dbWatch 12.x has a greatly improved grouping and filtering mechanisms for quick navigation and unprecedented overview.
In the tree structure that you will find throughout dbWatch there are 3 components that lets you group and filter instances.
On the top you have the quick text based filter.
On the bottom you have a metadata filter and the group by component.
The text filter works by removing all branches of the tree that do not have a node matching the filter.
In the example below, we type in “Dem” and all instances except the one called “Demo Server” are removed.
The text filter is not restricted to instance names, all nodes in the tree are considered. For example typing “Bac” will remove all branches that do not contain that text. In our case that will leave only instances with an alert named something with “backup”, and also remove all other alerts.
When the tree is a “status tree” (statuses propagate in the tree), the filtering will also result in the propagated statuses changing. For example if an instance has 2 alerts, a backup alert with status warning and a disk space alert with status alarm, the worst status will propagate to the instance (in this case alarm). The if you type “backup” in the filter box, the disk space alert will dissapear and the instance status will change to warning.
The metadata filter is more powerfull than the simple text filter and allows you to filter instances based on all the properties available on the instance.
In the example below we state that only Oracle instances with a host containing “1.9” in their address should be visible.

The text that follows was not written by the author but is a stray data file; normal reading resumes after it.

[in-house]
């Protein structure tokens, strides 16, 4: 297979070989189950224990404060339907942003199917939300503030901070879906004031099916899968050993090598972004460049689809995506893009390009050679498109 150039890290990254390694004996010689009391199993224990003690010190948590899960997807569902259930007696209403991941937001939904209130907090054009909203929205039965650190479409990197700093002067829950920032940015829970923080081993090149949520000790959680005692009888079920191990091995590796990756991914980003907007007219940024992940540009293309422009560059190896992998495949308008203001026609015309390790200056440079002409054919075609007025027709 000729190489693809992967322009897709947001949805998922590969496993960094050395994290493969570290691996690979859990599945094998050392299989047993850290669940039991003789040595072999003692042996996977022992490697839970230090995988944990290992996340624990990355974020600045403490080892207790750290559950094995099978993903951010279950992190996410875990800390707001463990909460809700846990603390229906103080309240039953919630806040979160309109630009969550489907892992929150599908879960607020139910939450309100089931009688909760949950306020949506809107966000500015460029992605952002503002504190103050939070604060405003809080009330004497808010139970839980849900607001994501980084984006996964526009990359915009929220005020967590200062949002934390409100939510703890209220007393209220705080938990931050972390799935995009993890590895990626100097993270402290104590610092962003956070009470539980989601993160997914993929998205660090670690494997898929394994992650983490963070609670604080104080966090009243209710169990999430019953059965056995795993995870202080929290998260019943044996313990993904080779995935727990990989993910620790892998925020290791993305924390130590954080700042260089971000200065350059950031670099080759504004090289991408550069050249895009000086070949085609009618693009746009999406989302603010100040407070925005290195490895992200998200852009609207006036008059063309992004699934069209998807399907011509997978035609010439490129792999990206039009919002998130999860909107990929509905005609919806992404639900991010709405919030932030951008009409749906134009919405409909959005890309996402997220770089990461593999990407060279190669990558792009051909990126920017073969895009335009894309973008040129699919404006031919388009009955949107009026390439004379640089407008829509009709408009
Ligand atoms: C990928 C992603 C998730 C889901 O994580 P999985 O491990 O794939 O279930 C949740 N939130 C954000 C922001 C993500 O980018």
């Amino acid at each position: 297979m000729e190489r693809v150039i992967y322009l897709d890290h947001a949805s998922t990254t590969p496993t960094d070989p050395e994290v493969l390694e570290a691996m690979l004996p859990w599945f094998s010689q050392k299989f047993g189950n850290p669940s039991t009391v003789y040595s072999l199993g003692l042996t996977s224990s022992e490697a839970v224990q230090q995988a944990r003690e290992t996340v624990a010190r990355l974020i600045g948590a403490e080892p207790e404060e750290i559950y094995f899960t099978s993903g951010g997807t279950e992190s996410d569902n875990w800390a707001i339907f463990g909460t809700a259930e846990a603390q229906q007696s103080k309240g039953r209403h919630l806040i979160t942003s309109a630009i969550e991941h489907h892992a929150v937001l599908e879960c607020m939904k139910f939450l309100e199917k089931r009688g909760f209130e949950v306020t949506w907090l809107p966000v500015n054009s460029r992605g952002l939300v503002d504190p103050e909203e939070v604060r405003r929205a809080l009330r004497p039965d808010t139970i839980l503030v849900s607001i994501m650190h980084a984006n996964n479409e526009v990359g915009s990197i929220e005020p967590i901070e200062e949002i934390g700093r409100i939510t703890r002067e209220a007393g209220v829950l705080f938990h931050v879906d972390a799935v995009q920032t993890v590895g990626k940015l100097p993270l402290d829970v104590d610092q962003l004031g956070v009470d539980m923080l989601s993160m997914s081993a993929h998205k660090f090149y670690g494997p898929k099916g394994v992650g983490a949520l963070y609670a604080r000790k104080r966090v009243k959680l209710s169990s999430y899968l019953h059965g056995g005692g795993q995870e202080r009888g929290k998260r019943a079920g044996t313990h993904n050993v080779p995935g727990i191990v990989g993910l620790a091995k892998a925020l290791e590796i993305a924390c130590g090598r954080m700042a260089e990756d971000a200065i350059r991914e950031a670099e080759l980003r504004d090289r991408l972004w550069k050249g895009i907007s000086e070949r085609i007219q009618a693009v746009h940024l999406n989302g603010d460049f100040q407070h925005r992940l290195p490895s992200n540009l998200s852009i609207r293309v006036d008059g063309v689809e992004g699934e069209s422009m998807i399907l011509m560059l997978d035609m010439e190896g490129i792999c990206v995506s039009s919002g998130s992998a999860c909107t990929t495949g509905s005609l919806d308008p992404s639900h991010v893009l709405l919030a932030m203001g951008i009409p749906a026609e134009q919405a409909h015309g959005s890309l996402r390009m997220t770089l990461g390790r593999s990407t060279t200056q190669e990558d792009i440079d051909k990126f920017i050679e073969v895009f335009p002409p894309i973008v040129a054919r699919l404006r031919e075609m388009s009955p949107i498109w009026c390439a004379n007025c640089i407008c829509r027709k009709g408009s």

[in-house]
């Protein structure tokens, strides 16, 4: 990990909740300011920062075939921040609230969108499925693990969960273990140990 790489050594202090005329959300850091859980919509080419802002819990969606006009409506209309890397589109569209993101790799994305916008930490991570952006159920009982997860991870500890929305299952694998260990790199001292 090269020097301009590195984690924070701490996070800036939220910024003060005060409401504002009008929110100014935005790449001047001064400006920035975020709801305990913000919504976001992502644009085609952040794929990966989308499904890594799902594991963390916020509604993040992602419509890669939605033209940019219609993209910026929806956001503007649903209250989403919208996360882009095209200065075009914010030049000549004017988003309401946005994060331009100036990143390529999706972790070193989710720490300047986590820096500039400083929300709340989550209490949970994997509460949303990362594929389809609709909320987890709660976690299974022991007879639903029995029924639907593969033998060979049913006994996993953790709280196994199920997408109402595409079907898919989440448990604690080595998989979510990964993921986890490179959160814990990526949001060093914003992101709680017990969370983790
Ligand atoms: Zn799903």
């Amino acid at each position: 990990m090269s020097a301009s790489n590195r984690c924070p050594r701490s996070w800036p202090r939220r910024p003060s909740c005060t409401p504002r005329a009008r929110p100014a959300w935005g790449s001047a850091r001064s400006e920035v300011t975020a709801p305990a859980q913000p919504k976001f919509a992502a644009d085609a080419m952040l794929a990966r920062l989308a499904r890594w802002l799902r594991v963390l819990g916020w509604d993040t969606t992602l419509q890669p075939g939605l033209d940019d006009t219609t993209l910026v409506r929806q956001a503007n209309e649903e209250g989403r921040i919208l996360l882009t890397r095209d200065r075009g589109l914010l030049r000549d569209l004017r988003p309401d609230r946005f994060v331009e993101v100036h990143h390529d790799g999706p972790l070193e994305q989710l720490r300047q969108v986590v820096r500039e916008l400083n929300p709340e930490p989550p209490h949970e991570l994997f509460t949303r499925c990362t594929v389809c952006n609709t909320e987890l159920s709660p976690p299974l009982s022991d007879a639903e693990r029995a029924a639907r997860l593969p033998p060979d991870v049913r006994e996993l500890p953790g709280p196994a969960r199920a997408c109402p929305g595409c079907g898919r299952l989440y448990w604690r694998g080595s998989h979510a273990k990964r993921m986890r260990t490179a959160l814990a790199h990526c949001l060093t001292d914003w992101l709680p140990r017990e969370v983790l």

The lines in the metadata filter correspond to filters that can used in Dbwql queries for instances (The part in the square brackets). Read more about Dbwql and its syntax.
To see all the available properties that can be used in the metadata filter, open the Dbwql Console (Available from the “Help” -> “Dbwql console” menu) and type “instance/” and press the tab key.
The group by component lets you define how your instances are grouped in the tree.
By default, the first node in the tree is the Server name, then group name, subgroup name (if any), then the servicegroupings (if any).
You can group by any property that is available on the instances.
This is an extremly powerfull feature that allows us to dynamically change the your entire view of your environment.
For example, we can remove all the properties (right click on them and click delete) then add “task” (type task in the textbox and hit enter or click “+”).
Now we see that our instances are grouped by what tasks they have installed. For example we quickly see that only 4 instances have the “Agent Jobs Check” installed.
In another example, we group by server and customer.
And we see that “sql 2016 b” belongs to “Customer A” and “sql 2016” belongs to “Customer B”. Also notice that instances that do not have a defined customer are grouped directly under the Server node.
Adding static metadata (like customer) to instances is done in the Configure instance view.
Adding dynamic properties to instance can be done using the Property system.